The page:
Try Our Apps


Avoid these words. Seriously.


[verb in-ee-bree-eyt, ih-nee-; noun, adjective in-ee-bree-it, ih-nee-] /verb ɪnˈi briˌeɪt, ɪˈni-; noun, adjective ɪnˈi bri ɪt, ɪˈni-/
verb (used with object), inebriated, inebriating.
to make drunk; intoxicate.
to exhilarate, confuse, or stupefy mentally or emotionally.
an intoxicated person.
a habitual drunkard.
Also, inebriated. drunk; intoxicated.
Origin of inebriate
late Middle English
1400-50; late Middle English < Latin inēbriātus past participle of inēbriāre to make drunk, equivalent to in- in-2 + ēbri(us) drunk + -ātus -ate1
Related forms
inebriation, noun
uninebriated, adjective
uninebriating, adjective
Synonym Study
4. See drunkard. Unabridged
Based on the Random House Dictionary, © Random House, Inc. 2018.
Cite This Source
Examples from the Web for inebriating
Contemporary Examples
Historical Examples
  • He was the only Muslim, however, whom I have heard to argue against the absolute interdiction of inebriating liquors.

  • The greatest wretchedness which human nature in this world is called to endure, is connected with the use of inebriating drink.

    Select Temperance Tracts American Tract Society
  • Do you think men of true genius are apt to indulge in the use of inebriating fluids?

    The Autocrat of the Breakfast-Table Oliver Wendell Holmes
  • And already this inebriating illusion of an ingenuous girl concerning a common male was helping to shape monstrous events.

    The Price of Love

    Arnold Bennett
  • Hence we must see how necessary that we should neither touch, taste nor handle the inebriating cup.

  • An inebriating draught was also called an up see freeze, from the strong Friesland beer.

    Curiosities of Medical Experience

    J. G. (John Gideon) Millingen
  • It is a common belief that wine was the only inebriating liquor known to antiquity, but this is a mistake.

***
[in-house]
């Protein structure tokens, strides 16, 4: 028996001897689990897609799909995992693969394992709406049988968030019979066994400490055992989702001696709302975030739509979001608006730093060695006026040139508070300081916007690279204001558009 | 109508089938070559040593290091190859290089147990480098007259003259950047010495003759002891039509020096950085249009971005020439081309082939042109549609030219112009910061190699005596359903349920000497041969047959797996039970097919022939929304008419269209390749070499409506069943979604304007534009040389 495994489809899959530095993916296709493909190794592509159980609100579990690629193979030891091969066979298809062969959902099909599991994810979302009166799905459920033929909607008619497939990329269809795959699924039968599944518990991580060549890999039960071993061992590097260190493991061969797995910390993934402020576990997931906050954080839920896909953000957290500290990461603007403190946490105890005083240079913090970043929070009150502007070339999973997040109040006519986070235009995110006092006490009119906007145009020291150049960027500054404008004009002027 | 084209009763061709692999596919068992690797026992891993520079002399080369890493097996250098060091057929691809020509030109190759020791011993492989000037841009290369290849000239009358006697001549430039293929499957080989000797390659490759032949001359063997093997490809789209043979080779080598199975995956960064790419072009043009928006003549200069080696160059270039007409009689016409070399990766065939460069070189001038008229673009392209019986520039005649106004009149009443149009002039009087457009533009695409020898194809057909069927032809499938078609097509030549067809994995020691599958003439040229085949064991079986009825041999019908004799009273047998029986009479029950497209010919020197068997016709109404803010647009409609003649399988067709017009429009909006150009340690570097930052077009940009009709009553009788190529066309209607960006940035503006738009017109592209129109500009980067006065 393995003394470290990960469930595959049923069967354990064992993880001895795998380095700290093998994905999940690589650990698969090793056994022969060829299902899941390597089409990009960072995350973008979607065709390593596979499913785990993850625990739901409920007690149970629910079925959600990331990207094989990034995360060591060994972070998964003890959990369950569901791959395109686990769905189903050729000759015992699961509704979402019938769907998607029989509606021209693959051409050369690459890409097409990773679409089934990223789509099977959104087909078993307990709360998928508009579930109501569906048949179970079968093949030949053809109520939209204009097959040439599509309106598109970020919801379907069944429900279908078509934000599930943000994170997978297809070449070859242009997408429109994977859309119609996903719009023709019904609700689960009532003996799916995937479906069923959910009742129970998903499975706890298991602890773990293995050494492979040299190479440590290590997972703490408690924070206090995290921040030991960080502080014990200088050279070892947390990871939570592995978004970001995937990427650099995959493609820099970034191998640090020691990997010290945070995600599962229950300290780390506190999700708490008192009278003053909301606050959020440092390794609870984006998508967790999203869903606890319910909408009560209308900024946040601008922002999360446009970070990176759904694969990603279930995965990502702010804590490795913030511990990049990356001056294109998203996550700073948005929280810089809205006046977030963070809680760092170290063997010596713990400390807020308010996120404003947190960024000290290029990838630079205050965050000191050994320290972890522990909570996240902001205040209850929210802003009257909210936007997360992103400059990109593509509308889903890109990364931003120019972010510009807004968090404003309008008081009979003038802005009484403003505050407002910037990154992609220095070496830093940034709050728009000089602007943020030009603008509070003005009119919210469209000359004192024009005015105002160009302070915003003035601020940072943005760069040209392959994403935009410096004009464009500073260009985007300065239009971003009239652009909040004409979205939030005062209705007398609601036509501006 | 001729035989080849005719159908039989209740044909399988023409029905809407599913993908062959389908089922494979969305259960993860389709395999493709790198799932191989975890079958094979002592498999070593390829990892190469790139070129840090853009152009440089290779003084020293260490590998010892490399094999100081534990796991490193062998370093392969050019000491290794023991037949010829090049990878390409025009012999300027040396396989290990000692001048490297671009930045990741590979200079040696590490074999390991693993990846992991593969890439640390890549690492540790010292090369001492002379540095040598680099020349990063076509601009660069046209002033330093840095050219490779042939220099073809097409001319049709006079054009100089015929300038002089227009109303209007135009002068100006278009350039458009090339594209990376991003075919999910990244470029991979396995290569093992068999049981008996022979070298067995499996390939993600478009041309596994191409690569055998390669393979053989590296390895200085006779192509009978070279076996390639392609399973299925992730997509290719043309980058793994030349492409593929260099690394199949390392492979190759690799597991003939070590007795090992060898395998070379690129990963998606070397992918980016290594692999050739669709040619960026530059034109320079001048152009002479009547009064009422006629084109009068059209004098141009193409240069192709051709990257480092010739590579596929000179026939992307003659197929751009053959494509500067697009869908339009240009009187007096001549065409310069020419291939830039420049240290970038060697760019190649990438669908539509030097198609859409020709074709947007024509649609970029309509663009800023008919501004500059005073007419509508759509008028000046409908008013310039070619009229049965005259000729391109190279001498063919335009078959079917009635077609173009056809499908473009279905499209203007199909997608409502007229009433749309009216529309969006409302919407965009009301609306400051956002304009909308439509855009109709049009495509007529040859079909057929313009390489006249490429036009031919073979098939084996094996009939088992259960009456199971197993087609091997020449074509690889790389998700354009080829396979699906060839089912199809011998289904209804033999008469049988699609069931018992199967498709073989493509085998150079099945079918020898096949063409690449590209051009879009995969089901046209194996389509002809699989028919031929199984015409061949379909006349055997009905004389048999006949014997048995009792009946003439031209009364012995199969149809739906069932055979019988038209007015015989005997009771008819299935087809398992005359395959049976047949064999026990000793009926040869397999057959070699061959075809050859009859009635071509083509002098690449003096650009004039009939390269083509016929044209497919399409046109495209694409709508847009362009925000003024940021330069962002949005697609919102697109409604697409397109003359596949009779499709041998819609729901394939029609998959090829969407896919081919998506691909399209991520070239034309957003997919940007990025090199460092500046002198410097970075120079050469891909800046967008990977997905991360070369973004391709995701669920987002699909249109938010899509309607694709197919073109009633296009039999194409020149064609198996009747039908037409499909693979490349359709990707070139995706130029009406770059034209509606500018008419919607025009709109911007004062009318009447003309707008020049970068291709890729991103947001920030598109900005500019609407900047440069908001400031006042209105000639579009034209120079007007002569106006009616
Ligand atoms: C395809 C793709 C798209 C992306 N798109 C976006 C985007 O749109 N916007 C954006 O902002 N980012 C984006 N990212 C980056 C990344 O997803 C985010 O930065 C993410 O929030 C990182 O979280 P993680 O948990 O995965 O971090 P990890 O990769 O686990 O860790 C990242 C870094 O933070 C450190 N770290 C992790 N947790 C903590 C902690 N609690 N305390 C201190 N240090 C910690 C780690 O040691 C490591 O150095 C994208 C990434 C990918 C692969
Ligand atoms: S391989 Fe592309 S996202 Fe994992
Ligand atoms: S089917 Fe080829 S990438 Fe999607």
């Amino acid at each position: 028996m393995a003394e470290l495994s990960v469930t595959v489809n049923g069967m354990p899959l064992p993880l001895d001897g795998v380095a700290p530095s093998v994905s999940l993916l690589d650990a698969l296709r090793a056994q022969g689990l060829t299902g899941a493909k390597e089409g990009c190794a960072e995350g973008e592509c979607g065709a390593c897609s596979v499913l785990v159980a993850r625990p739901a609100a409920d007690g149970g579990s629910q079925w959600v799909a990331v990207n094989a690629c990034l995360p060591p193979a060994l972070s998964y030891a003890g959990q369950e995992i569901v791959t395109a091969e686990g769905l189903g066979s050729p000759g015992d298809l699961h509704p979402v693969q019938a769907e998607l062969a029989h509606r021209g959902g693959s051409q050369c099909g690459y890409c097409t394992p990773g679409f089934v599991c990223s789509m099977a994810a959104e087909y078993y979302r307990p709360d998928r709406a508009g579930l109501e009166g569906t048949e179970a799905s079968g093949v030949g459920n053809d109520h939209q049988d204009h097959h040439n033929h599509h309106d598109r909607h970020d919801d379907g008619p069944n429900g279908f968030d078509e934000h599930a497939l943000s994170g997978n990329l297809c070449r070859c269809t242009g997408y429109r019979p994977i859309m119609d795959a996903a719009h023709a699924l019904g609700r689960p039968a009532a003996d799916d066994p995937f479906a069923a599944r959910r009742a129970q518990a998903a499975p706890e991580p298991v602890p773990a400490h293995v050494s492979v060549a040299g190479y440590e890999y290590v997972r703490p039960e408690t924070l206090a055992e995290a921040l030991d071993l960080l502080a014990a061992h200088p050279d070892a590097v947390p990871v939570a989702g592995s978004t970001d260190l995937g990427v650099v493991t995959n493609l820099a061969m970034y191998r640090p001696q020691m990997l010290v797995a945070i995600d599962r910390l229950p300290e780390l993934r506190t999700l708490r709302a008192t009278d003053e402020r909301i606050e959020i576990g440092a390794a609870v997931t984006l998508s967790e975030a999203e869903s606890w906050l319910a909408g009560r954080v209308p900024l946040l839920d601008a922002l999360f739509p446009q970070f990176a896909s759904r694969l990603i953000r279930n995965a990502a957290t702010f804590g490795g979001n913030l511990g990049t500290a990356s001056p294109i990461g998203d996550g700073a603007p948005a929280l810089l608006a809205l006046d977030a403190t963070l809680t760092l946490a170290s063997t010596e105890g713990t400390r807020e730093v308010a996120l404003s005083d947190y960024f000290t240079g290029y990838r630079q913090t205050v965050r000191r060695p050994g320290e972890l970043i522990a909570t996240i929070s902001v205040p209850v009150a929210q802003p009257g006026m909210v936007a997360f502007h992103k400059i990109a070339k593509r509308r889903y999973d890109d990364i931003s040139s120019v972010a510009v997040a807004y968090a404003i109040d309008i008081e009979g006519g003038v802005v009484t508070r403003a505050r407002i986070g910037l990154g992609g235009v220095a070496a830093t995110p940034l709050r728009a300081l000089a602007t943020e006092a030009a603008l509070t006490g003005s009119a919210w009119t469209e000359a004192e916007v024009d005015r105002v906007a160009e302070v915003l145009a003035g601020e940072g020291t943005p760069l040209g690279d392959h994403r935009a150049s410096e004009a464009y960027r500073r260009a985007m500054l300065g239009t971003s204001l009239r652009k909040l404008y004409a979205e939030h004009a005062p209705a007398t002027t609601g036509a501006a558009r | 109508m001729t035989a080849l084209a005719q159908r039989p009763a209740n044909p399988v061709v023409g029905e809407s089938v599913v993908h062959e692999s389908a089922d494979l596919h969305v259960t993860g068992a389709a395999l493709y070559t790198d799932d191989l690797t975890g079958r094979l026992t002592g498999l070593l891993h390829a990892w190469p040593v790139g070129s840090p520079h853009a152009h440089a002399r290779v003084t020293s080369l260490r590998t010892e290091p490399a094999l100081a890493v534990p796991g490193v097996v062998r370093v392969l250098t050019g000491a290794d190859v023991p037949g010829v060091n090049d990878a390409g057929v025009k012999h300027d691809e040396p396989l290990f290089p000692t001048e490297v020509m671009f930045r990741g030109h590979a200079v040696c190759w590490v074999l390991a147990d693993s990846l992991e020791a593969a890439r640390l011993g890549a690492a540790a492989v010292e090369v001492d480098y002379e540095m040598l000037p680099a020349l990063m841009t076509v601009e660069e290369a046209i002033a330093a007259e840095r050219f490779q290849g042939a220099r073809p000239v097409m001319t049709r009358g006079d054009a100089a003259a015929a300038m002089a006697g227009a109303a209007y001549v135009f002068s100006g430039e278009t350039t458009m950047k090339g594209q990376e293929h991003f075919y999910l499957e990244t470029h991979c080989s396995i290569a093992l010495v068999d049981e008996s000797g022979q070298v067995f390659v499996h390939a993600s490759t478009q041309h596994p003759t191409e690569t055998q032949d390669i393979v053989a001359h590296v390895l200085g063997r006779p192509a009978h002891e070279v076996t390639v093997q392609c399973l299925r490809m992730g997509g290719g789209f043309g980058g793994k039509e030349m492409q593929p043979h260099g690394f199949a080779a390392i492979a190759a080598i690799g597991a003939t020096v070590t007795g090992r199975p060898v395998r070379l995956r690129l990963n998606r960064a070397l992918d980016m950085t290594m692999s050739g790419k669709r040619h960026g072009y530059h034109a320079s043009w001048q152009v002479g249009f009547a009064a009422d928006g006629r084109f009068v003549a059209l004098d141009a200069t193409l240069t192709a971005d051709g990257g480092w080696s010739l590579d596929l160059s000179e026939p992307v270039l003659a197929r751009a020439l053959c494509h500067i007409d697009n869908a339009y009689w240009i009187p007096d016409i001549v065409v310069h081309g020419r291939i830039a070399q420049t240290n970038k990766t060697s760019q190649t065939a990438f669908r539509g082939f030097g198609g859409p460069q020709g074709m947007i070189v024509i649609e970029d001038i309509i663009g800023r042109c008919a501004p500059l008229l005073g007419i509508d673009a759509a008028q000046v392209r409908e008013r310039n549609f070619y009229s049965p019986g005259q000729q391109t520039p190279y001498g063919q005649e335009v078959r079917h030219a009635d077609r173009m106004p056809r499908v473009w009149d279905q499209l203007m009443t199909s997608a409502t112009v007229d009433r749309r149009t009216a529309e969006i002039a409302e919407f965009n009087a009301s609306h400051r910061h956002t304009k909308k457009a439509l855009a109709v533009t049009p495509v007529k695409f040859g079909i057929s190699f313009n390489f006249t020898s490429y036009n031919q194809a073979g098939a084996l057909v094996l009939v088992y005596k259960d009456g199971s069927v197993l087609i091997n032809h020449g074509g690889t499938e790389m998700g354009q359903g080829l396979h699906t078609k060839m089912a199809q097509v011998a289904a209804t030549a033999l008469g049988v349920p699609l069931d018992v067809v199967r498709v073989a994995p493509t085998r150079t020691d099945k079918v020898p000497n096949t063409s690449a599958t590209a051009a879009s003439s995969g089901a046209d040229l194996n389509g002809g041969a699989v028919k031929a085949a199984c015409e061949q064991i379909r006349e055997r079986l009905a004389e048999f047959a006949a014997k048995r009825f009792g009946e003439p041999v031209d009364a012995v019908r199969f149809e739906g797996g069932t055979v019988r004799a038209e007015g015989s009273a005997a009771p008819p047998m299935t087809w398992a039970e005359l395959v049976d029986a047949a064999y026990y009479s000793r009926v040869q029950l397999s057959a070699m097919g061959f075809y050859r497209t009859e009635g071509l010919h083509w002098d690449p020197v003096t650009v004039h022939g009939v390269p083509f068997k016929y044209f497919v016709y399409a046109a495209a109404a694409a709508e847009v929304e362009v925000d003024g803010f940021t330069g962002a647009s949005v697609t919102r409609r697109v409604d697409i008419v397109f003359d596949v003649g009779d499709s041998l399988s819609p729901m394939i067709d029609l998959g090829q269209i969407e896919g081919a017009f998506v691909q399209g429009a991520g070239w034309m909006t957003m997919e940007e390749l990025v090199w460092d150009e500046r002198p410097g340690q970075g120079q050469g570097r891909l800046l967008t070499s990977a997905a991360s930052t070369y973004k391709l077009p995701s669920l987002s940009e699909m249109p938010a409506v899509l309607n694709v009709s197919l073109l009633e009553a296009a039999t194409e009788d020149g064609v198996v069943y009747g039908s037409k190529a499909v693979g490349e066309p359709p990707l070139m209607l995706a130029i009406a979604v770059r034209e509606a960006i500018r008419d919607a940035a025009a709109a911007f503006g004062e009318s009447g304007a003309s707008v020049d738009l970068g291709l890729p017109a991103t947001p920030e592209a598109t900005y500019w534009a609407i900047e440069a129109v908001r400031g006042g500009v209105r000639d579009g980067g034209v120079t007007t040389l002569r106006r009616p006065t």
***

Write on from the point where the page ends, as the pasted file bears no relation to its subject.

Ten Thousand Wonderful Things Edmund Fillingham King
  • They galloped, trumpeting, the clean air and merry sunshine going to their heads in the most inebriating fashion.

    The Far Horizon Lucas Malet
  • On his pressing him a second time, he answered that 'he refused no sustenance but inebriating sustenance.'

British Dictionary definitions for inebriating


verb (transitive) (ɪnˈiːbrɪˌeɪt)
to make drunk; intoxicate
to arouse emotionally; make excited
noun (ɪnˈiːbrɪɪt)
a person who is drunk, esp habitually
adjective (ɪnˈiːbrɪɪt)
drunk, esp habitually
Derived Forms
inebriation, noun
inebriety (ˌɪnɪˈbraɪɪtɪ) noun
Word Origin
C15: from Latin inēbriāre, from in-² + ēbriāre to intoxicate, from ēbrius drunk
Collins English Dictionary - Complete & Unabridged 2012 Digital Edition
© William Collins Sons & Co. Ltd. 1979, 1986 © HarperCollins
Publishers 1998, 2000, 2003, 2005, 2006, 2007, 2009, 2012
Cite This Source
Word Origin and History for inebriating



late 15c., from Latin inebriatus, past participle of inebriare "to make drunk," from in- "in" (see in- (2)) + ebriare "make drunk," from ebrius "drunk," of unknown origin. Related: Inebriated; inebriating. Also inebriacy; inebriant (n. and adj.); inebriety; and inebrious.

Online Etymology Dictionary, © 2010 Douglas Harper
Cite This Source

Word of the Day

Nearby words for inebriating

Word Value for inebriating

Scrabble Words With Friends